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AFCP856 – Lending and Borrowing Decisions

2019 – AFC Term 4 City

General Information

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Unit convenor and teaching staff Unit convenor and teaching staff Unit Convenor / Lecturer
Maxwell Morley
Contact via Email
Credit points Credit points
2
Prerequisites Prerequisites
(Admission to MAppFin or MAppFin(Adv) or GradDipAppFin) and ECFS868
Corequisites Corequisites
Co-badged status Co-badged status
Unit description Unit description
This unit focuses on credit risk from the perspectives of both a lender – taking credit risk – and a borrower – accessing debt capital and other financial services. This dual view allows us to discover how bankers assess default risk, make the decision to lend and structure loans to mitigate key risks, while also building an appreciation of how a business can shape and influence the terms on which debt capital is accessed from bank lenders to meet the borrower’s needs. After a review of how various types of lending products can be matched to borrowers’ requirements, we examine the core concepts of probability of default, loss given default and exposure at default. These concepts inform our discussion of how banks manage credit risks through the structure of the loan balanced against providing workable access to funding for the borrower. The obligations of borrowers under typical corporate loan documentation are discussed, including the practical implications for managing the banker-borrower relationship (from both perspectives) in normal times and when loans are becoming distressed. Finally the management of credit risk in financial institutions, including the interface with regulators, the governance framework and culture, is presented.

Important Academic Dates

Information about important academic dates including deadlines for withdrawing from units are available at https://students.mq.edu.au/important-dates

Learning Outcomes

On successful completion of this unit, you will be able to:

  • Explain how a borrower’s needs influence the selection of the appropriate loan product and lending structure for debt financing; including the significance of unsecured, secured and subordinated characteristics.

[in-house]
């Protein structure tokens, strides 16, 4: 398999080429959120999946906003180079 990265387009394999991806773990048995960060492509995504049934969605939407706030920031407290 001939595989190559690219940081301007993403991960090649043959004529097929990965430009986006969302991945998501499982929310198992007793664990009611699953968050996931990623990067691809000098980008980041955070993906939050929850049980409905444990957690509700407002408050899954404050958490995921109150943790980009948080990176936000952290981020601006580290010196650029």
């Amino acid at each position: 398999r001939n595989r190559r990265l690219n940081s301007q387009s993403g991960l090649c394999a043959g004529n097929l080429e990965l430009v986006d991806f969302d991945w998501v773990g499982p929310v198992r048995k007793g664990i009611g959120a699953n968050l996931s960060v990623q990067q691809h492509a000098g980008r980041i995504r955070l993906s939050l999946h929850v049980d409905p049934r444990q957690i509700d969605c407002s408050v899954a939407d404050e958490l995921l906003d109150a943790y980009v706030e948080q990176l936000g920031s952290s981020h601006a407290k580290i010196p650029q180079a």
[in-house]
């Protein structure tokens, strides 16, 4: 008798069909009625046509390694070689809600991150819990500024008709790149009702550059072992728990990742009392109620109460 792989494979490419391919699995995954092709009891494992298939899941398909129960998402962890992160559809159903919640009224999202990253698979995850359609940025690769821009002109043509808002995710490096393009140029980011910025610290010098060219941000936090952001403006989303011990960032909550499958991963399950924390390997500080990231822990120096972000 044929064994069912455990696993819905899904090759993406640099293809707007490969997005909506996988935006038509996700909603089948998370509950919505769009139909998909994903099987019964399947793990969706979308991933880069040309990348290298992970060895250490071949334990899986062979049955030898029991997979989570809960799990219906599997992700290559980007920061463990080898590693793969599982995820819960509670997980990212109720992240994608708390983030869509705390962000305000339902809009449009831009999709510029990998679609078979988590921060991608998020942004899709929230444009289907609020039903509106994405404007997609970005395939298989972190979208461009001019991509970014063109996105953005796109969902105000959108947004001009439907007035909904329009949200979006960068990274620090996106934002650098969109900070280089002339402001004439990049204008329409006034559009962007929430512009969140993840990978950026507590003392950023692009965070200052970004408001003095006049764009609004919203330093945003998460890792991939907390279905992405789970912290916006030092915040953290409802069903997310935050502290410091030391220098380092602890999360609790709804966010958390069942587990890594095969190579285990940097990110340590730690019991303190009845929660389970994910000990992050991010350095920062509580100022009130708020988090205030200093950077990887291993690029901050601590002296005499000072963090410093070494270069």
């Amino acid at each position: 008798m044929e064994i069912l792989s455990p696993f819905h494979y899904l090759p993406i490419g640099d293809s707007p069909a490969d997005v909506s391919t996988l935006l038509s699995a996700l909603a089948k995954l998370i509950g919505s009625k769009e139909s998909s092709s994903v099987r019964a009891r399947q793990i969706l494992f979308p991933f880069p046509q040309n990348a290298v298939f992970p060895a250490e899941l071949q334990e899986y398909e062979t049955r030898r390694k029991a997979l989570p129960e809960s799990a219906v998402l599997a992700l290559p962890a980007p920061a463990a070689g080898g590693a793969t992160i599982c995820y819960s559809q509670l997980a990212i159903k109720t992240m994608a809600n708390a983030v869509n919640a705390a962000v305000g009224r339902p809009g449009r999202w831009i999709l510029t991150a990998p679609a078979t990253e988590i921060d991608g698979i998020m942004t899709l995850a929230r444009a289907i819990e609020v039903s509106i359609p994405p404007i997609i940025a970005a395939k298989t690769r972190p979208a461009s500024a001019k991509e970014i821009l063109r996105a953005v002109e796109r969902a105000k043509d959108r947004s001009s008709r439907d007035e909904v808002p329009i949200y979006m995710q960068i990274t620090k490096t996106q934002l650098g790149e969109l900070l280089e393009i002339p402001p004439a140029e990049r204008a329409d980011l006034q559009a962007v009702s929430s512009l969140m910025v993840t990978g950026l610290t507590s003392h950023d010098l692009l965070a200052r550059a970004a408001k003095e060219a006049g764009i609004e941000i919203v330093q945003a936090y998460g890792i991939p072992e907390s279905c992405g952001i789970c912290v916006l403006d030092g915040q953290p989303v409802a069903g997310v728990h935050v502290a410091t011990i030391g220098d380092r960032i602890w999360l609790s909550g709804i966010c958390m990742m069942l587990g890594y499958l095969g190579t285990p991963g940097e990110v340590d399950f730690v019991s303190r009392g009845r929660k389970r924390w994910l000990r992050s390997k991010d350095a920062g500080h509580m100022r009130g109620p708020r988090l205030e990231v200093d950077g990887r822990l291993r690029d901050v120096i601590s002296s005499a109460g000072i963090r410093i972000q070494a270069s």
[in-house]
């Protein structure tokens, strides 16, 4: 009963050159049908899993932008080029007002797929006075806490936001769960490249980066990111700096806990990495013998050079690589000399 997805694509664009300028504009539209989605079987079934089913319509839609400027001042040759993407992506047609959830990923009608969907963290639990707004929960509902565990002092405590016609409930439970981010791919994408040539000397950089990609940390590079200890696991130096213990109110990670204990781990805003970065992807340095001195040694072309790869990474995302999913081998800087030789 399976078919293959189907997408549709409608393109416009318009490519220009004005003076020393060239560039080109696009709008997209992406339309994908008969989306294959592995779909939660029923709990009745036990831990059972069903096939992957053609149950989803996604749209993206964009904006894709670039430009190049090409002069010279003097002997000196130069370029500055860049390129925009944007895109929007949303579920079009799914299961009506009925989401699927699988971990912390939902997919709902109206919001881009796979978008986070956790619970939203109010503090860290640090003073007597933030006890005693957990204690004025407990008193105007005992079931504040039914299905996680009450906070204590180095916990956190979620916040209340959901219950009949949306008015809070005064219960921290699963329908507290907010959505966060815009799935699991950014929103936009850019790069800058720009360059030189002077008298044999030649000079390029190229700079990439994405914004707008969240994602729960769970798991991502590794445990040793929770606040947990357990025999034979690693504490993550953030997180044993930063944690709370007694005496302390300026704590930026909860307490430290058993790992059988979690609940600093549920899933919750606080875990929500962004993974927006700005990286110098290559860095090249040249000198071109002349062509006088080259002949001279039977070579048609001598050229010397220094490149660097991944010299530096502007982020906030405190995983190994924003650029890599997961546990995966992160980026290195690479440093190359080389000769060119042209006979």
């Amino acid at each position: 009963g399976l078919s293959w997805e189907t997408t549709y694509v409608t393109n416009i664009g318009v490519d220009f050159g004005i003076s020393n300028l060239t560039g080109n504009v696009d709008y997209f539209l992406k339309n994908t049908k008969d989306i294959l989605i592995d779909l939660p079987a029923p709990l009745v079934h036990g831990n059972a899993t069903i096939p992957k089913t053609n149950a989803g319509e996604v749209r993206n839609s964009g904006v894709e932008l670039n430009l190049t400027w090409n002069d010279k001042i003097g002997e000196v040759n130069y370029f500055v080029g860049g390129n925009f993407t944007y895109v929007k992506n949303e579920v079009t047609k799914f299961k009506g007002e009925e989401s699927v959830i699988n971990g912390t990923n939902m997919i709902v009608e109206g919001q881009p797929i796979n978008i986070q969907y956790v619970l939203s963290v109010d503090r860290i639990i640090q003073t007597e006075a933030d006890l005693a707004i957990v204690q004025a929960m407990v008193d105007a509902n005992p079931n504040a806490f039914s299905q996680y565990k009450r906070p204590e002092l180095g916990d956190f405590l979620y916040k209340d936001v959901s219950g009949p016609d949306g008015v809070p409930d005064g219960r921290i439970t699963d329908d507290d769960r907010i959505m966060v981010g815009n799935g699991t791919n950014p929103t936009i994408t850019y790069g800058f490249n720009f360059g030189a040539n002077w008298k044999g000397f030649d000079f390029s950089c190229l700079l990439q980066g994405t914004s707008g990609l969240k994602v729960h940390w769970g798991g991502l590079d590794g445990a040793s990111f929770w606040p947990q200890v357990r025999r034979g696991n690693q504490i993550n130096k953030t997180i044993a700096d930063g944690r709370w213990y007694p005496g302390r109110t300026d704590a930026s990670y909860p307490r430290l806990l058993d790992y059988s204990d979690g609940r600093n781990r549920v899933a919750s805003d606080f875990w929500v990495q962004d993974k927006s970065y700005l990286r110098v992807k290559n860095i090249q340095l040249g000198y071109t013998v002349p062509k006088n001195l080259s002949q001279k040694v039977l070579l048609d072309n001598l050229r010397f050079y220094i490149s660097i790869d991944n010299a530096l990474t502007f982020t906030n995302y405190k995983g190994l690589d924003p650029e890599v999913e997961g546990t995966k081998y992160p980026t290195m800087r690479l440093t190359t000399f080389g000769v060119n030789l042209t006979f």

• Critique the alignment of the needs of a borrower with the risks a lender is prepared to accept and be able to implement the structural and documentary mechanisms for achieving this (including the functions performed by representations and warranties, financial covenants, undertaking, events of default and review).
  • Infer likely outcomes to management of problem loans from both the lender’s and borrower’s perspective.
  • Attribute how the management of issues in regulation, governance, risk culture and portfolio composition in a large financial institution impact the relationship between the lender and the borrower.

General Assessment Information

To pass this unit the student needs to (1) Achieve an aggregate mark of 50 or more, and; (2) Pass the Final Exam.

Assessment Tasks

Name Weighting Hurdle Due
Case Study 40% No Refer to iLearn
Final Exam 60% Yes Refer to Timetable

Case Study

Due: Refer to iLearn
Weighting: 40%

Summary of Assessment Task

Individual / Group: Individual.

Due Date: Refer to the unit's iLearn site; generally one week before final exam.

Submission Method: Online via the unit's iLearn site.

Extension Requests: 

  • No extensions will be granted. There will be a deduction of 10% of the total available marks made from the total awarded mark for each 24 hour period or part thereof that the submission is late (for example, 25 hours late in submission incurs a 20% penalty). This penalty does not apply for cases in which an application for Special Consideration is made and approved.
  • Late submissions will be accepted up to 96 hours after the due date and time.
  • Note: Applications for Special Consideration must be made within 5 (five) business days of the due date and time.
  • Refer to MAFC Program Rules at https://mafcstudents.mq.edu.au/ for information on the University’s Special Consideration Policy.

On successful completion you will be able to:
  • Explain how a borrower’s needs influence the selection of the appropriate loan product and lending structure for debt financing; including the significance of unsecured, secured and subordinated characteristics.
  • Critique the alignment of the needs of a borrower with the risks a lender is prepared to accept and be able to implement the structural and documentary mechanisms for achieving this (including the functions performed by representations and warranties, financial covenants, undertaking, events of default and review).
  • Attribute how the management of issues in regulation, governance, risk culture and portfolio composition in a large financial institution impact the relationship between the lender and the borrower.

Final Exam

Due: Refer to Timetable
Weighting: 60%